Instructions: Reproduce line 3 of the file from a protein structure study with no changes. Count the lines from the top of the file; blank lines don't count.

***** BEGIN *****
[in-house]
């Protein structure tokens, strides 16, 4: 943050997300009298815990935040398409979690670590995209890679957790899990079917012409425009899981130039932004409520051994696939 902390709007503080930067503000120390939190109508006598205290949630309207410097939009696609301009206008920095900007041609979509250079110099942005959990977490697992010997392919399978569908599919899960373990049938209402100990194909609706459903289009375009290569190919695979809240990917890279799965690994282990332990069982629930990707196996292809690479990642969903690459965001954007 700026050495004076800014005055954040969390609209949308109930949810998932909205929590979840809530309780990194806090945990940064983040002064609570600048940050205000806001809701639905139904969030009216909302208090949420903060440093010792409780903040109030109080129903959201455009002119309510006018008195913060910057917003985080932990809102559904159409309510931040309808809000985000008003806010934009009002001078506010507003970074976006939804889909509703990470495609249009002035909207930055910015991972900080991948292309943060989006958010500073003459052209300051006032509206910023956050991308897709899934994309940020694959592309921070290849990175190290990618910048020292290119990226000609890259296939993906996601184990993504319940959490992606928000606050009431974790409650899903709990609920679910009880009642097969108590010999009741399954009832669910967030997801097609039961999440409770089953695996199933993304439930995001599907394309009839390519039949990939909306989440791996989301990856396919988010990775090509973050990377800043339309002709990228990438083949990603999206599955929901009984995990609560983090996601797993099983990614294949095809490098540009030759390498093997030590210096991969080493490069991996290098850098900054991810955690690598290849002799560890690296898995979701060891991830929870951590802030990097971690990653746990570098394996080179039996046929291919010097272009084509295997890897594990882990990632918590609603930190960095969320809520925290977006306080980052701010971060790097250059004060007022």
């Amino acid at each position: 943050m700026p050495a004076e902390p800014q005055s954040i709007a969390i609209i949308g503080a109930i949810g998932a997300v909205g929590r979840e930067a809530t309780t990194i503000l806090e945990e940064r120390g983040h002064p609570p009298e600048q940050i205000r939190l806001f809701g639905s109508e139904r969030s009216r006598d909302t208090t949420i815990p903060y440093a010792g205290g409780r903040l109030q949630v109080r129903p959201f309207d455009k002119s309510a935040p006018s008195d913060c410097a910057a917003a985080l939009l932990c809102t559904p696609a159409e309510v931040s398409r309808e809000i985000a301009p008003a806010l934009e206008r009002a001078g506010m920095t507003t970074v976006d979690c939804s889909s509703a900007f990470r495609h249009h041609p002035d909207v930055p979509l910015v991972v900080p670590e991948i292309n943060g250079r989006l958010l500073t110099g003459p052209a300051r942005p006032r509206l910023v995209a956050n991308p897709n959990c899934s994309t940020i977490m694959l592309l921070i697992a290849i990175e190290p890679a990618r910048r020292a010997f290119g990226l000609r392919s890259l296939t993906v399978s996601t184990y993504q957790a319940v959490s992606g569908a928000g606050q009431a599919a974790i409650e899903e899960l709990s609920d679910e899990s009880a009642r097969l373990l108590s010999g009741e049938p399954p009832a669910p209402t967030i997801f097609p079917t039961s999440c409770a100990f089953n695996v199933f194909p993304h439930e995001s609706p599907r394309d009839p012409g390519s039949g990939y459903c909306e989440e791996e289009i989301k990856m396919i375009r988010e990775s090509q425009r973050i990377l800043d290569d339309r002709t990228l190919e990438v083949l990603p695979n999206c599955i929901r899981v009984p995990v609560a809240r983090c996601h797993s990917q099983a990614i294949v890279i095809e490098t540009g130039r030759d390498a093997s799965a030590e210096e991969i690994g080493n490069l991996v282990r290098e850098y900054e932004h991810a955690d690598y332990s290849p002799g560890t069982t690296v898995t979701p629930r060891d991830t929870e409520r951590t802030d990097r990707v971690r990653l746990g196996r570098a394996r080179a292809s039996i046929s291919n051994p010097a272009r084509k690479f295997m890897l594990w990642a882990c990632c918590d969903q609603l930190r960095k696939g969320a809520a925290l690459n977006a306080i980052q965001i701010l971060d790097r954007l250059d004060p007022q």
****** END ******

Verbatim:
């Amino acid at each position: 943050m700026p050495a004076e902390p800014q005055s954040i709007a969390i609209i949308g503080a109930i949810g998932a997300v909205g929590r979840e930067a809530t309780t990194i503000l806090e945990e940064r120390g983040h002064p609570p009298e600048q940050i205000r939190l806001f809701g639905s109508e139904r969030s009216r006598d909302t208090t949420i815990p903060y440093a010792g205290g409780r903040l109030q949630v109080r129903p959201f309207d455009k002119s309510a935040p006018s008195d913060c410097a910057a917003a985080l939009l932990c809102t559904p696609a159409e309510v931040s398409r309808e809000i985000a301009p008003a806010l934009e206008r009002a001078g506010m920095t507003t970074v976006d979690c939804s889909s509703a900007f990470r495609h249009h041609p002035d909207v930055p979509l910015v991972v900080p670590e991948i292309n943060g250079r989006l958010l500073t110099g003459p052209a300051r942005p006032r509206l910023v995209a956050n991308p897709n959990c899934s994309t940020i977490m694959l592309l921070i697992a290849i990175e190290p890679a990618r910048r020292a010997f290119g990226l000609r392919s890259l296939t993906v399978s996601t184990y993504q957790a319940v959490s992606g569908a928000g606050q009431a599919a974790i409650e899903e899960l709990s609920d679910e899990s009880a009642r097969l373990l108590s010999g009741e049938p399954p009832a669910p209402t967030i997801f097609p079917t039961s999440c409770a100990f089953n695996v199933f194909p993304h439930e995001s609706p599907r394309d009839p012409g390519s039949g990939y459903c909306e989440e791996e289009i989301k990856m396919i375009r988010e990775s090509q425009r973050i990377l800043d290569d339309r002709t990228l190919e990438v083949l990603p695979n999206c599955i929901r899981v009984p995990v609560a809240r983090c996601h797993s990917q099983a990614i294949v890279i095809e490098t540009g130039r030759d390498a093997s799965a030590e210096e991969i690994g080493n490069l991996v282990r290098e850098y900054e932004h991810a955690d690598y332990s290849p002799g560890t069982t690296v898995t979701p629930r060891d991830t929870e409520r951590t802030d990097r990707v971690r990653l746990g196996r570098a394996r080179a292809s039996i046929s291919n051994p010097a272009r084509k690479f295997m890897l594990w990642a882990c990632c918590d969903q609603l930190r960095k696939g969320a809520a925290l690459n977006a306080i980052q965001i701010l971060d790097r954007l250059d004060p007022q």